Riley was certainly the big temptation, as far as I can tell. Not only sexually and emotionally, but (as you say) structurally . Tangential to Riley's metaphorical role as a "campus radical", I think The Initiative also represented a kind of holistic approach to The Life Problem that is attractive because of its simple pyramidal structure. Riley himself is lost when the structure crumbles, but he still longs to co-exist with Buffy on that equal shelf he thought they were standing on. The temptation for Buffy is to accept that there are shelves to stand on at all, because that would be much easier in a multitude of ways.

Edited at 2013-02-08 01:58 am (UTC)
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snowpuppies.dreamwidth.orgsnowpuppies.dreamwidth.org on February 8th, 2013 12:39 am (UTC)
OOoh. Very fun.

Loved Dawn's inclusion and your comments about her significance to Buffy... On a slight sidetrack, I've always wondered if Dawn-haters realized they're hating Buffy, too (or if the Dawn-haters are Buffy-haters).

lostboy_ljlostboy_lj on February 8th, 2013 02:06 am (UTC)
Thanks!

Hmmm... I'm not totally sure where the hatred of her character comes from but I have definitely seen it (and heard it... don't get my wife started on "Scrappy Doo"!). It's possible it comes from lots of different reasons, some of them having to do with the story and others having to do with stuff external to the story (casting, acting, dialogue, etc). I for one thought the character was brilliant, and really raised the stakes.
Rebcake: btvs_lydiarebcake on February 8th, 2013 06:59 am (UTC)
It's official! You are NOT me! Because there is no way I could have come up with such an amazing pictometa! V. v. cool.

I like your inclusion of the movie, ftr. I saw it in the theater during its first run, and haven't seen it since, but I still remember it having some pretty elemental stuff — Merrick, Lothos, and Pike in addition to Hemery High itself. I don't think Pike is ever mentioned in the show, but I am utterly delighted whenever fanfic makes reference to him, such as in this gem: Pattern Recognition by beer_good_foamy

Where was I? Oh, yeah. I like the movie inclusion, I am thrilled that Dawnie is the Immortal, the Temptations seem good to me (though I can't imagine either of them would be any good as backup dancers). The Boon incorporating the Vision Quest is a good change, and Buffy as Counselor is perfect for Master of Two Worlds.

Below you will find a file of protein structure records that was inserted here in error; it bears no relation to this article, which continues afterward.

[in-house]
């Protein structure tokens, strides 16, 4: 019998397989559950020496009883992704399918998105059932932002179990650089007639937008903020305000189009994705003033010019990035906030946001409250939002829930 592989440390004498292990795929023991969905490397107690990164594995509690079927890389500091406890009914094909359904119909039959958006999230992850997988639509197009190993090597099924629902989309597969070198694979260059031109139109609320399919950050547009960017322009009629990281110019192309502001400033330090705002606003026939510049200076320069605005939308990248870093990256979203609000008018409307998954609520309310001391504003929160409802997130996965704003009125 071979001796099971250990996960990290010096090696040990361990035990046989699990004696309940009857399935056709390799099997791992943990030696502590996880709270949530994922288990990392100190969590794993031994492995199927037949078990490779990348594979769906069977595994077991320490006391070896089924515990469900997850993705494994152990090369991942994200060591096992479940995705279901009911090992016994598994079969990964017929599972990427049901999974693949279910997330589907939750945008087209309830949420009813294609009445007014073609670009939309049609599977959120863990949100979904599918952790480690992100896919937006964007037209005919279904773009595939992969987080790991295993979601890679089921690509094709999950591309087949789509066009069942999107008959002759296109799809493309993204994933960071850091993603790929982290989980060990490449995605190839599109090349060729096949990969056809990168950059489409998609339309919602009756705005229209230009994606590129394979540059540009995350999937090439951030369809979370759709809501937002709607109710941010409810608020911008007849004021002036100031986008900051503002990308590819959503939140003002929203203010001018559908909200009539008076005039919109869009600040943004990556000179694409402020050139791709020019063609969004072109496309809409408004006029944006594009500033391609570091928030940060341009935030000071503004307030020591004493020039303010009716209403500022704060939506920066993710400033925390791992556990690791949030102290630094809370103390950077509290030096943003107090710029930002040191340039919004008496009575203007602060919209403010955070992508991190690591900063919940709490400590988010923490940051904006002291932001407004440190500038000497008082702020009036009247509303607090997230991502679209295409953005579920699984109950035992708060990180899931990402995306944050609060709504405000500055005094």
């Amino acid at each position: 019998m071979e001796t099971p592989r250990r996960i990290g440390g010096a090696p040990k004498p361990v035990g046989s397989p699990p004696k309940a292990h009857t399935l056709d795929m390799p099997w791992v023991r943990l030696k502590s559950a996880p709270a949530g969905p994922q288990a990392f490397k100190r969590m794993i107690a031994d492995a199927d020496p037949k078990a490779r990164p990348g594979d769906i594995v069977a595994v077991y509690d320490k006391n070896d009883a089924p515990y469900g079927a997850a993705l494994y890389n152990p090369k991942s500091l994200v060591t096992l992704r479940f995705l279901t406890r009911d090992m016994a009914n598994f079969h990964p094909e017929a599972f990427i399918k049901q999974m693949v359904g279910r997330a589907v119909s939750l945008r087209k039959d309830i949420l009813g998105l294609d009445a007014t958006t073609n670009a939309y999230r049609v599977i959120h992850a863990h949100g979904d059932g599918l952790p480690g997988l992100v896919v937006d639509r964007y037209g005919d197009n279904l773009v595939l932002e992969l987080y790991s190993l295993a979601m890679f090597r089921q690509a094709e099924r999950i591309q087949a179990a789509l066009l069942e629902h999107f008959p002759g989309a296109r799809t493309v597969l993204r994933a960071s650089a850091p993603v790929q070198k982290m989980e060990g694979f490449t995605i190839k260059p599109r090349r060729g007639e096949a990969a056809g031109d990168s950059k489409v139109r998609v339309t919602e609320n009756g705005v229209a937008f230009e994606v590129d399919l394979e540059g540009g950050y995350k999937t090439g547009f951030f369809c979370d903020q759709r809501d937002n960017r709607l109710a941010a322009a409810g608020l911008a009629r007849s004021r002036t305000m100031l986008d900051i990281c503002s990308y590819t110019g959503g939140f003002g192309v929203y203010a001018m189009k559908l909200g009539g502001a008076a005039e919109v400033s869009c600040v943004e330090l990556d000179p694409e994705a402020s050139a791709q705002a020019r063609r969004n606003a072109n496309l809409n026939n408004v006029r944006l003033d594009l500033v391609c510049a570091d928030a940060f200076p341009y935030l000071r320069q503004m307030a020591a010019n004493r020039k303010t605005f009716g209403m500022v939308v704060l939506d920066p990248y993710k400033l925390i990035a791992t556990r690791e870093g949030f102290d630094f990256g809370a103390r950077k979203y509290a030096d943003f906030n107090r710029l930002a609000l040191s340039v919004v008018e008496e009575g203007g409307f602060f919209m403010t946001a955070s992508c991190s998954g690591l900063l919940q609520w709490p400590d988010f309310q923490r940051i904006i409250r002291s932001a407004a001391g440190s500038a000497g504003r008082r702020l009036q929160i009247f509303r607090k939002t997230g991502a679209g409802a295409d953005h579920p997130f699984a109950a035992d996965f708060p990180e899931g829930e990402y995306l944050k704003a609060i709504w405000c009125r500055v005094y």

Using the Prom to depict "initiation" reminds me that it seems like the first time she attains "Master of Two Worlds" in the way these things keep cycling.

So, yeah. Neat.
lostboy_ljlostboy_lj on February 8th, 2013 09:23 pm (UTC)
Thanks rebcake! It's weird because I was really trying hard to be you this time. I can't get the hair right for some reason.

"I don't think Pike is ever mentioned in the show."

I admit that I might be wrong about this one. I could swear there was a phone call of some sort once, and his name was casually dropped, but that's possibly just a brain-burp.

Using the Prom to depict "initiation" reminds me that it seems like the first time she attains "Master of Two Worlds" in the way these things keep cycling.

Yeah, like I was saying to eilowyn above, S1-S3 could certainly align as a mini-version of the journey. This was probably due to the fact that they were only signed for three seasons, and didn't know if they would be renewed, so they tried to ensure that they could complete their artistic goals even if it didn't get picked up.

Actually, I feel like that's even more evidence of a consciously designed monomyth (a self-contained monomyth within the monomyth). They could have veered off into Dadaism after S3, but instead they knuckled down and completed an even better, grander and more satifying version of the myth, incorporating the mini version as merely part of the Road of Trials (albeit some very foreshadow-y stretches of that road).



cynical girl: kaylee squeeinggroovesinorbit on February 11th, 2013 04:59 pm (UTC)
Found you thanks to whedonesque. This is wonderful work!
lostboy_ljlostboy_lj on February 11th, 2013 05:18 pm (UTC)
Thanks!
Katherine Joy Summers: Laughstars_inthe_sky on February 11th, 2013 05:26 pm (UTC)
Beautiful work!
lostboy_ljlostboy_lj on February 11th, 2013 05:49 pm (UTC)
Thank you!
Nikki Faith FullerMyth_Girl on February 11th, 2013 07:08 pm (UTC)
Love the monomyth image you created here. Great stuff. Campbell and Buffy fit together so well. In fact, in 2007 I wrote my MA thesis on this very topic! Would love to share ideas with you anytime.
~ Nikki
lostboy_lj: vamp!Andrew - Rockslostboy_lj on February 11th, 2013 07:50 pm (UTC)
Thanks! Feel free to jump in anytime. I love writing about the show and discussing all aspects of it.
Princess Strokenhamfiveandfour on February 12th, 2013 02:18 am (UTC)
I never made it all the way to the end of the Buffy series (I know, I know - I just loved Angel more and never looped back around to Buffy), but I think I saw enough of it and have read Thousand Faces enough times to say this is really wonderful work. It's given me a lot of food for thought.

One small point: for stage 10, did you mean to call it "Apostasis" and not "Apotheosis"? I seem to recall Campbell naming that stage apotheosis (aka reaching a state of divinity or divine bliss), but will admit it's been awhile since I've read Hero. Plus, in a weird case of timing, I just happened to have been thinking about Buffy's two deaths (I'm not counting the other death where she wasn't really herself) about a week ago and how it was during the second one that she reached the stage of apotheosis and how it seemed to break her heart to have been separated from the divine and brought back to her prescribed mission. (In other words, I had apotheosis on the mind - which doesn't mean it was on yours!)